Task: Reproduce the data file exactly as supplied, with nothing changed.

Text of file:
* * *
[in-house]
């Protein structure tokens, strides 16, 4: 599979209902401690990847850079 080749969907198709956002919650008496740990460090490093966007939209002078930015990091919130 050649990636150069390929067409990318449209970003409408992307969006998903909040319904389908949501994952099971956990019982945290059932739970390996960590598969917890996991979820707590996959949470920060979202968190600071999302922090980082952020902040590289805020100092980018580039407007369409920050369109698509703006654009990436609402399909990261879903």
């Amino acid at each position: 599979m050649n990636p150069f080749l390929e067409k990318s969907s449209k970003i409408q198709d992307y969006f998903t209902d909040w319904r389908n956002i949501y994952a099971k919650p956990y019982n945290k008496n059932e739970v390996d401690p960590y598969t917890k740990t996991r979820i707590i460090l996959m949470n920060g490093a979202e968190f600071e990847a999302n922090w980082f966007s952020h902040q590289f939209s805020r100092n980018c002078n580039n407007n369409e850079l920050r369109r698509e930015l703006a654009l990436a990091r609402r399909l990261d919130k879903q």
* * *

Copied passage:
[in-house]
């Protein structure tokens, strides 16, 4: 599979209902401690990847850079 080749969907198709956002919650008496740990460090490093966007939209002078930015990091919130 050649990636150069390929067409990318449209970003409408992307969006998903909040319904389908949501994952099971956990019982945290059932739970390996960590598969917890996991979820707590996959949470920060979202968190600071999302922090980082952020902040590289805020100092980018580039407007369409920050369109698509703006654009990436609402399909990261879903």
């Amino acid at each position: 599979m050649n990636p150069f080749l390929e067409k990318s969907s449209k970003i409408q198709d992307y969006f998903t209902d909040w319904r389908n956002i949501y994952a099971k919650p956990y019982n945290k008496n059932e739970v390996d401690p960590y598969t917890k740990t996991r979820i707590i460090l996959m949470n920060g490093a979202e968190f600071e990847a999302n922090w980082f966007s952020h902040q590289f939209s805020r100092n980018c002078n580039n407007n369409e850079l920050r369109r698509e930015l703006a654009l990436a990091r609402r399909l990261d919130k879903q």